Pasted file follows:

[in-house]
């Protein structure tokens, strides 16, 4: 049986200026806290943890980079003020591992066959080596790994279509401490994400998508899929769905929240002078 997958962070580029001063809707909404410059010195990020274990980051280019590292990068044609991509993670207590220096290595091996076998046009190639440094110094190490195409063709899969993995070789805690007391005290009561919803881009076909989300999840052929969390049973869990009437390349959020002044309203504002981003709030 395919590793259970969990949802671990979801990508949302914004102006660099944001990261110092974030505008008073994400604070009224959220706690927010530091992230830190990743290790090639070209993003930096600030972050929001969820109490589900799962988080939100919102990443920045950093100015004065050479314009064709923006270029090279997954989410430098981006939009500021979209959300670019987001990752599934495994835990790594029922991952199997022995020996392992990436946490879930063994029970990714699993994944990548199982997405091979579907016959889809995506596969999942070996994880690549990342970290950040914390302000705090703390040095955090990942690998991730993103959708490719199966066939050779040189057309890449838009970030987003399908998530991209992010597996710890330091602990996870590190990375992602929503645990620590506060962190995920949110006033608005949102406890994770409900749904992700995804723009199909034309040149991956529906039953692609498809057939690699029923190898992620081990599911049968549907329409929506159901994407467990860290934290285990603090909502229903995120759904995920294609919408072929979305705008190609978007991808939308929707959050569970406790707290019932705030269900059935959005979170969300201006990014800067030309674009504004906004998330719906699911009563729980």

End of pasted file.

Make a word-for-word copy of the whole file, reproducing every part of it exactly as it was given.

[in-house]
């Protein structure tokens, strides 16, 4: 049986200026806290943890980079003020591992066959080596790994279509401490994400998508899929769905929240002078 997958962070580029001063809707909404410059010195990020274990980051280019590292990068044609991509993670207590220096290595091996076998046009190639440094110094190490195409063709899969993995070789805690007391005290009561919803881009076909989300999840052929969390049973869990009437390349959020002044309203504002981003709030 395919590793259970969990949802671990979801990508949302914004102006660099944001990261110092974030505008008073994400604070009224959220706690927010530091992230830190990743290790090639070209993003930096600030972050929001969820109490589900799962988080939100919102990443920045950093100015004065050479314009064709923006270029090279997954989410430098981006939009500021979209959300670019987001990752599934495994835990790594029922991952199997022995020996392992990436946490879930063994029970990714699993994944990548199982997405091979579907016959889809995506596969999942070996994880690549990342970290950040914390302000705090703390040095955090990942690998991730993103959708490719199966066939050779040189057309890449838009970030987003399908998530991209992010597996710890330091602990996870590190990375992602929503645990620590506060962190995920949110006033608005949102406890994770409900749904992700995804723009199909034309040149991956529906039953692609498809057939690699029923190898992620081990599911049968549907329409929506159901994407467990860290934290285990603090909502229903995120759904995920294609919408072929979305705008190609978007991808939308929707959050569970406790707290019932705030269900059935959005979170969300201006990014800067030309674009504004906004998330719906699911009563729980």